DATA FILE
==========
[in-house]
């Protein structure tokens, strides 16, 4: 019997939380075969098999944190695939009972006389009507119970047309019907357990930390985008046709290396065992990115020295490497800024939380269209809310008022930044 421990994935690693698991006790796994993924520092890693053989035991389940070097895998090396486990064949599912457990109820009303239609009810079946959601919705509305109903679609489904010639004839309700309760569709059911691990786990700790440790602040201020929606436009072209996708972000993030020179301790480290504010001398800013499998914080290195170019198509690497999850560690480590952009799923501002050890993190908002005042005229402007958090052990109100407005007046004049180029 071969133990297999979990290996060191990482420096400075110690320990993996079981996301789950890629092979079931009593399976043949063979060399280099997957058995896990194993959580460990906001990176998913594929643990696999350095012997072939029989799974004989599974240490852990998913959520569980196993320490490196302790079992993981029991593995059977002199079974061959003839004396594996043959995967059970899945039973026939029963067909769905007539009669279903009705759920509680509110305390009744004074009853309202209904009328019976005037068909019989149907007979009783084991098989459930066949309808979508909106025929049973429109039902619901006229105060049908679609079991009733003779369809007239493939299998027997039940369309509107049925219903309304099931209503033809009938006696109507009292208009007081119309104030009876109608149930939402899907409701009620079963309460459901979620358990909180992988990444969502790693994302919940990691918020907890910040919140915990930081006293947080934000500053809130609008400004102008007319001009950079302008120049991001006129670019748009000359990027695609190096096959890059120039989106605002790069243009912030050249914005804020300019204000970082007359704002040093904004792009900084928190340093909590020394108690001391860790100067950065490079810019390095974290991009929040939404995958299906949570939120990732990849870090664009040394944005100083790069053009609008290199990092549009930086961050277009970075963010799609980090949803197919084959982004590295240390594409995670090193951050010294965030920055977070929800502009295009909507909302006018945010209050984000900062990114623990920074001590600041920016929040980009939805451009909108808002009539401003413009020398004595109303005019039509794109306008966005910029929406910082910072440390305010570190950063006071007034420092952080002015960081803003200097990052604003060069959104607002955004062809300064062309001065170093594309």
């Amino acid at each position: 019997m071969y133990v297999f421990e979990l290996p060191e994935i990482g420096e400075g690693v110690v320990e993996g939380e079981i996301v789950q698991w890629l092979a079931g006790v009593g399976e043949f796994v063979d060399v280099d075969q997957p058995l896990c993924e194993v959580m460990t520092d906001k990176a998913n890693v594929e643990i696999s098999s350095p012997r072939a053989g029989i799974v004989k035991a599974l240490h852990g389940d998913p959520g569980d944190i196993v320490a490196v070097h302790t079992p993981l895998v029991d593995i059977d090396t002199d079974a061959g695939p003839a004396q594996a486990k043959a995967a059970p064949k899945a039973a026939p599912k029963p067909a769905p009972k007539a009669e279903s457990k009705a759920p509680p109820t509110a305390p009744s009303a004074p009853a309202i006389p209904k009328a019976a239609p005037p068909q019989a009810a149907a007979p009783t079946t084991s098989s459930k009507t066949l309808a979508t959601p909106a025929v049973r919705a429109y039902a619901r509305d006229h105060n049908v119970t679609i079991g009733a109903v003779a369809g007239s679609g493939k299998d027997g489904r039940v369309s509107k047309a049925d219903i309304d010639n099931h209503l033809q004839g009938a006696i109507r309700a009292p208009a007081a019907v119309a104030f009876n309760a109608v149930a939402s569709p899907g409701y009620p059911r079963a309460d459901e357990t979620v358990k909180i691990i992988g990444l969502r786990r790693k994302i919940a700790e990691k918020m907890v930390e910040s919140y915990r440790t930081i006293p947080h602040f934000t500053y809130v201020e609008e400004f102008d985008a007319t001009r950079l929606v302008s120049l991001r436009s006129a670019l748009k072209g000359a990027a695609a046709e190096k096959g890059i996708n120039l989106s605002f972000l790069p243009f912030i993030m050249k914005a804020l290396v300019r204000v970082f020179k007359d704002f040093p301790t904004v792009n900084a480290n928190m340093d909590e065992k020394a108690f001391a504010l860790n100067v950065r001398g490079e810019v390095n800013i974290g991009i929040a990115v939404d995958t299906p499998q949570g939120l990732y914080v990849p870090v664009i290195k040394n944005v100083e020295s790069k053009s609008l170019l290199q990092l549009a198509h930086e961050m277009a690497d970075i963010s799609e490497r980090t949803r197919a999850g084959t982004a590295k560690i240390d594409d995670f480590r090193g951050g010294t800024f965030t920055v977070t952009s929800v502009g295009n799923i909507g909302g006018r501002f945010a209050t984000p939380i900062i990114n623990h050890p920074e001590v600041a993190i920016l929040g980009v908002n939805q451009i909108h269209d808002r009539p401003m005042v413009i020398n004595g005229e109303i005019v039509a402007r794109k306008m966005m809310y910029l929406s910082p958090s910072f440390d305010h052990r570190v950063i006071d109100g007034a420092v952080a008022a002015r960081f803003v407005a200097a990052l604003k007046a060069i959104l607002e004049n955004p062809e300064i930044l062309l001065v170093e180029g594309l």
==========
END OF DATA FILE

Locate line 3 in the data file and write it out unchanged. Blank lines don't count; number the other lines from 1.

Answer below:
């Amino acid at each position: 019997m071969y133990v297999f421990e979990l290996p060191e994935i990482g420096e400075g690693v110690v320990e993996g939380e079981i996301v789950q698991w890629l092979a079931g006790v009593g399976e043949f796994v063979d060399v280099d075969q997957p058995l896990c993924e194993v959580m460990t520092d906001k990176a998913n890693v594929e643990i696999s098999s350095p012997r072939a053989g029989i799974v004989k035991a599974l240490h852990g389940d998913p959520g569980d944190i196993v320490a490196v070097h302790t079992p993981l895998v029991d593995i059977d090396t002199d079974a061959g695939p003839a004396q594996a486990k043959a995967a059970p064949k899945a039973a026939p599912k029963p067909a769905p009972k007539a009669e279903s457990k009705a759920p509680p109820t509110a305390p009744s009303a004074p009853a309202i006389p209904k009328a019976a239609p005037p068909q019989a009810a149907a007979p009783t079946t084991s098989s459930k009507t066949l309808a979508t959601p909106a025929v049973r919705a429109y039902a619901r509305d006229h105060n049908v119970t679609i079991g009733a109903v003779a369809g007239s679609g493939k299998d027997g489904r039940v369309s509107k047309a049925d219903i309304d010639n099931h209503l033809q004839g009938a006696i109507r309700a009292p208009a007081a019907v119309a104030f009876n309760a109608v149930a939402s569709p899907g409701y009620p059911r079963a309460d459901e357990t979620v358990k909180i691990i992988g990444l969502r786990r790693k994302i919940a700790e990691k918020m907890v930390e910040s919140y915990r440790t930081i006293p947080h602040f934000t500053y809130v201020e609008e400004f102008d985008a007319t001009r950079l929606v302008s120049l991001r436009s006129a670019l748009k072209g000359a990027a695609a046709e190096k096959g890059i996708n120039l989106s605002f972000l790069p243009f912030i993030m050249k914005a804020l290396v300019r204000v970082f020179k007359d704002f040093p301790t904004v792009n900084a480290n928190m340093d909590e065992k020394a108690f001391a504010l860790n100067v950065r001398g490079e810019v390095n800013i974290g991009i929040a990115v939404d995958t299906p499998q949570g939120l990732y914080v990849p870090v664009i290195k040394n944005v100083e020295s790069k053009s609008l170019l290199q990092l549009a198509h930086e961050m277009a690497d970075i963010s799609e490497r980090t949803r197919a999850g084959t982004a590295k560690i240390d594409d995670f480590r090193g951050g010294t800024f965030t920055v977070t952009s929800v502009g295009n799923i909507g909302g006018r501002f945010a209050t984000p939380i900062i990114n623990h050890p920074e001590v600041a993190i920016l929040g980009v908002n939805q451009i909108h269209d808002r009539p401003m005042v413009i020398n004595g005229e109303i005019v039509a402007r794109k306008m966005m809310y910029l929406s910082p958090s910072f440390d305010h052990r570190v950063i006071d109100g007034a420092v952080a008022a002015r960081f803003v407005a200097a990052l604003k007046a060069i959104l607002e004049n955004p062809e300064i930044l062309l001065v170093e180029g594309l």